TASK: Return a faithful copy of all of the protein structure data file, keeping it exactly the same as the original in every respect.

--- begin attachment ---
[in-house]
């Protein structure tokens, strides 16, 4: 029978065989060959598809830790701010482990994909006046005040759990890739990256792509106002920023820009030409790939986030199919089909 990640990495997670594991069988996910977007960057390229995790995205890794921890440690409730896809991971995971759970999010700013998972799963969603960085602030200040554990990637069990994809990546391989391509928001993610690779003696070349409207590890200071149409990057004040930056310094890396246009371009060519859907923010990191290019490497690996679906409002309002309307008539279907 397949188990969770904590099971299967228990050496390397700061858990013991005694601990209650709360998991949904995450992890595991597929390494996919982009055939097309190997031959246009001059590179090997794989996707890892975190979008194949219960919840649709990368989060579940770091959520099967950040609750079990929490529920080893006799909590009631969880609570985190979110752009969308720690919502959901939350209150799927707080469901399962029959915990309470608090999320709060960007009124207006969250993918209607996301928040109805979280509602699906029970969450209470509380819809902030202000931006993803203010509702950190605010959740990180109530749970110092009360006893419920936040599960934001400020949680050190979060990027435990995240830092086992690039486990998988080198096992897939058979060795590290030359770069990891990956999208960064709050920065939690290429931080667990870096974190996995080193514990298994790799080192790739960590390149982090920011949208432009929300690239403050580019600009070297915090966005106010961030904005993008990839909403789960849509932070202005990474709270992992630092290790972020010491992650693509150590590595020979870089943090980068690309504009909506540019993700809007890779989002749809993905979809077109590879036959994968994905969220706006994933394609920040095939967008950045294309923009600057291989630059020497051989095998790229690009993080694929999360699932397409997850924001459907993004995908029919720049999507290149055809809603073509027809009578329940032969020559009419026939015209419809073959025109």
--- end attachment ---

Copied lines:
[in-house]
């Protein structure tokens, strides 16, 4: 029978065989060959598809830790701010482990994909006046005040759990890739990256792509106002920023820009030409790939986030199919089909 990640990495997670594991069988996910977007960057390229995790995205890794921890440690409730896809991971995971759970999010700013998972799963969603960085602030200040554990990637069990994809990546391989391509928001993610690779003696070349409207590890200071149409990057004040930056310094890396246009371009060519859907923010990191290019490497690996679906409002309002309307008539279907 397949188990969770904590099971299967228990050496390397700061858990013991005694601990209650709360998991949904995450992890595991597929390494996919982009055939097309190997031959246009001059590179090997794989996707890892975190979008194949219960919840649709990368989060579940770091959520099967950040609750079990929490529920080893006799909590009631969880609570985190979110752009969308720690919502959901939350209150799927707080469901399962029959915990309470608090999320709060960007009124207006969250993918209607996301928040109805979280509602699906029970969450209470509380819809902030202000931006993803203010509702950190605010959740990180109530749970110092009360006893419920936040599960934001400020949680050190979060990027435990995240830092086992690039486990998988080198096992897939058979060795590290030359770069990891990956999208960064709050920065939690290429931080667990870096974190996995080193514990298994790799080192790739960590390149982090920011949208432009929300690239403050580019600009070297915090966005106010961030904005993008990839909403789960849509932070202005990474709270992992630092290790972020010491992650693509150590590595020979870089943090980068690309504009909506540019993700809007890779989002749809993905979809077109590879036959994968994905969220706006994933394609920040095939967008950045294309923009600057291989630059020497051989095998790229690009993080694929999360699932397409997850924001459907993004995908029919720049999507290149055809809603073509027809009578329940032969020559009419026939015209419809073959025109």